Governor Ricardo Rosselló said the extent of the damage to the dam is not fully known and urged people living in the municipalities of Isabela and Quebradillas to flee.
“Close to 70,000 is the estimate of people that could be affected in the case of a collapse,” he said.
“We don’t know the details. It’s time to get people out.”
At least 13 people were killed when Hurricane Maria barrelled through Puerto Rico – virtually flattening the entire island and leaving a path of destruction in its wake.
The onslaught of powerful winds and torrential rain from the deadly hurricane has caused structural damage to the dam, near Lake Guajataca in northwest Puerto Rico.
Apocalyptic footage shows massive torrents of water cascading through the landscape – plummeling everything in its way.
Flash flooding caused by the dam failure has created a “life threatening situation”, according to The National Weather Service (NWS).
The agency issued an alert telling people to move to higher ground after the dam started showing signs of failure last night.
it read: “This is an extremely dangerous and life-threatening situation. Do not attempt to travel unless you are fleeing an area subject to flooding or under an evacuation order.”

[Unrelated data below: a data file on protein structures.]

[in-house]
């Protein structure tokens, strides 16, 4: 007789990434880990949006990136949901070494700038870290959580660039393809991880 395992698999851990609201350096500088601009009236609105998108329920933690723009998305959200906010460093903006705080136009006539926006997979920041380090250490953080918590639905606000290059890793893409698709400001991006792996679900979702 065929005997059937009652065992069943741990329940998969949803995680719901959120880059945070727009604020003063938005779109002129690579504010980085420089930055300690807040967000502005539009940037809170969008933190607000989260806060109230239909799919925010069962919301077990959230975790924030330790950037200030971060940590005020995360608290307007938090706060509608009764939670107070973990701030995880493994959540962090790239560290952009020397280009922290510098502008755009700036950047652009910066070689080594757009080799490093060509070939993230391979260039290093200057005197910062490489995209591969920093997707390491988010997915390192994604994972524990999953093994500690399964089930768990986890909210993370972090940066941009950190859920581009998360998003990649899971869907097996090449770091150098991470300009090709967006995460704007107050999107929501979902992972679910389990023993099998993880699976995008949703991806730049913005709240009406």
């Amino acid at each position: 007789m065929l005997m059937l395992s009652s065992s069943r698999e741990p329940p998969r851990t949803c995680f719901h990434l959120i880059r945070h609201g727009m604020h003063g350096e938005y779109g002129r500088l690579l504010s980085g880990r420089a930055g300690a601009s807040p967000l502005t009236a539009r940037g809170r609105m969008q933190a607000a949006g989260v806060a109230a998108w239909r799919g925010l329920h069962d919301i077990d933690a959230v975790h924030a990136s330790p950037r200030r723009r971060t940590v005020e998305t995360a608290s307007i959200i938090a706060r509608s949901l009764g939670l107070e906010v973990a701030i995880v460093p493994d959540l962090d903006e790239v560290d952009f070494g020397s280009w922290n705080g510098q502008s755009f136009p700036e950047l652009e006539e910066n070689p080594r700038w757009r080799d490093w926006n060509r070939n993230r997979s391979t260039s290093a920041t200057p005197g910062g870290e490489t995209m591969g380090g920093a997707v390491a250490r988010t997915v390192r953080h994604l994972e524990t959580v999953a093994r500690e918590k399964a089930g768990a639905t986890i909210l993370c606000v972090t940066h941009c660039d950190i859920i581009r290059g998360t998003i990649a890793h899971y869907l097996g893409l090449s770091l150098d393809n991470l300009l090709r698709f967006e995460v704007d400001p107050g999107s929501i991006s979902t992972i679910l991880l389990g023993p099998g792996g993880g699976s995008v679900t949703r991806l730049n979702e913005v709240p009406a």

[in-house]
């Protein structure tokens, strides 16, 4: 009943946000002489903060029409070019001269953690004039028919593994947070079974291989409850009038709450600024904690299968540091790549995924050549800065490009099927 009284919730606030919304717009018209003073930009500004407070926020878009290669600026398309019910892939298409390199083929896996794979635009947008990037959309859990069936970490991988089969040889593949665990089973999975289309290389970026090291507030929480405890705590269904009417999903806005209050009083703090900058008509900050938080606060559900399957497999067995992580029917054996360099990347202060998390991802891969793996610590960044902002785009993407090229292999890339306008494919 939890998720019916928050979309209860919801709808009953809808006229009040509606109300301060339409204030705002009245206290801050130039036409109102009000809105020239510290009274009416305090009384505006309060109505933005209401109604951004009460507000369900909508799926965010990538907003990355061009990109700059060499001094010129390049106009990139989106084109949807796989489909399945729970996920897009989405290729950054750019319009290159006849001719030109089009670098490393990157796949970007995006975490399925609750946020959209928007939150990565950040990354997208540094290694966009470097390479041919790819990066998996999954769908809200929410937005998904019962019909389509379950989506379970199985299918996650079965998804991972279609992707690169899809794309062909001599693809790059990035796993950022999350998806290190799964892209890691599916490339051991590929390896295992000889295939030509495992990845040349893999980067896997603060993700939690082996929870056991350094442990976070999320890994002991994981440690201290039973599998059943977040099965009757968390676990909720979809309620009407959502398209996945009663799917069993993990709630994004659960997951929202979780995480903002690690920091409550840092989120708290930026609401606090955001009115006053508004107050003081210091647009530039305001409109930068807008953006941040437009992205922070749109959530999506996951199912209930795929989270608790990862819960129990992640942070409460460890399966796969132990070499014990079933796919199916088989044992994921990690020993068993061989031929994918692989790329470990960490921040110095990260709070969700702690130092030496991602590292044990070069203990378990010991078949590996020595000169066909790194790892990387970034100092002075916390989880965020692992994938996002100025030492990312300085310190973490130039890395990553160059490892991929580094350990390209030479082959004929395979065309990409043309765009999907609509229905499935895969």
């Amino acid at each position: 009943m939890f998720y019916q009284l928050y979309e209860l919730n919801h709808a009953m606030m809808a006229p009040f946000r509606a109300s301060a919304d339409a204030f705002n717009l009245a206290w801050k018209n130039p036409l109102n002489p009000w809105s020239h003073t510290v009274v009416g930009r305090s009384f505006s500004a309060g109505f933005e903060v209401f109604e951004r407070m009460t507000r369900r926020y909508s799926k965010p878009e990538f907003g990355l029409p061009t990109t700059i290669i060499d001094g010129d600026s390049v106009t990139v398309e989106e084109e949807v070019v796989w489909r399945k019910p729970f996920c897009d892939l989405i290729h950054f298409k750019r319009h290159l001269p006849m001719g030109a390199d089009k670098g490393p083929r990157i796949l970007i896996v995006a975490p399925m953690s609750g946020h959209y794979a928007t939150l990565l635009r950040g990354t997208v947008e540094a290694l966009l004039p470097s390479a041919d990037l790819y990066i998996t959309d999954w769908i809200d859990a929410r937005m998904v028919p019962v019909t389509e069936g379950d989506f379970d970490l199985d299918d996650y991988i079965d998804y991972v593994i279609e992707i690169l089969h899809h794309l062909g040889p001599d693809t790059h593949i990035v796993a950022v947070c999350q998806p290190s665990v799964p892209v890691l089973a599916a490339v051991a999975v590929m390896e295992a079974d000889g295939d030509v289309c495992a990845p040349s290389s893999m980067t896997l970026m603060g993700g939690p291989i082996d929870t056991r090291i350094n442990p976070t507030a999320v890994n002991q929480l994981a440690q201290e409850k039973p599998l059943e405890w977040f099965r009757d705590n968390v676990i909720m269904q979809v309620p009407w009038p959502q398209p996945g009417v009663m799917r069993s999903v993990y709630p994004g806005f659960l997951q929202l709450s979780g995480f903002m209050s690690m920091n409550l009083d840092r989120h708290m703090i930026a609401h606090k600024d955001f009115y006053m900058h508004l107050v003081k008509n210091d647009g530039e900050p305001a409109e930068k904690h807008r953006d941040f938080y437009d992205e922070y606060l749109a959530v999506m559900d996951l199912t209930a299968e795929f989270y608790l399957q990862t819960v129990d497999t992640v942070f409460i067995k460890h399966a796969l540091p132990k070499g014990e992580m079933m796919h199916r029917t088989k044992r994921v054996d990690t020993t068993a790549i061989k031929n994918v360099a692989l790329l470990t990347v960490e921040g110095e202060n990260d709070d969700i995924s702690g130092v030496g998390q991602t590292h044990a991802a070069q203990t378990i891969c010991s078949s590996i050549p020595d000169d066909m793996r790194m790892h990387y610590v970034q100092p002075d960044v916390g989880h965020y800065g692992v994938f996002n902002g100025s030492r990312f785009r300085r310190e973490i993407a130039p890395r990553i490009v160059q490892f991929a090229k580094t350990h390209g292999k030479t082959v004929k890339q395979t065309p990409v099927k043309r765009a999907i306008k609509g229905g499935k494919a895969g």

Local resident Adwin Caban is concerned for the safety of his family after his entire town was evacuated.
Writing on Twitter, he said: “The dam near my hometown just collapsed… my town evacuated… still no word from my family.”
The dam was built in 1929 and has a capacity of 11 billion gallons of water in 1999, according to US Geological Survey.
It is used for drinking water and irrigation in Puerto Rico.
Abner Gomez, executive director of Puerto Rico’s emergency management agency, said there is “no way to fix the dam” due to rising waters from Hurricane Maria.
He warned that “thousands of people could die” if the dam tops over or fails structurally.
The emergency situation comes just 48 hours after Hurricane Maria – the most powerful storm in more than 80 years – slammed into Puerto Rico’s southeastern coast.
It came barely a week after monster category 5 Hurricane Irma ripped through the Carribean before making landfall in Flordia.
Maria as “one of the greatest natural disasters” in recent US history, on a par with Hurricanes Katrina and Sandy, Gomez said.
The destruction in some parts of the island “looked more like a tornado than a hurricane,” he added.
The storm is now a category 3 hurricane, and is moving away from the Turks and Caicos Islands.
“On the forecast track, Maria should move away from the Bahamas into the open waters of the western Atlantic today,” the National Hurricane Center said.
The hurricane claimed the lives of 30 people in the Caribbean, including at least 15 people in the small island Dominica.
US President Donald Trump said the island was “totally obliterated” by the storm and pledged to visit and offer assistance.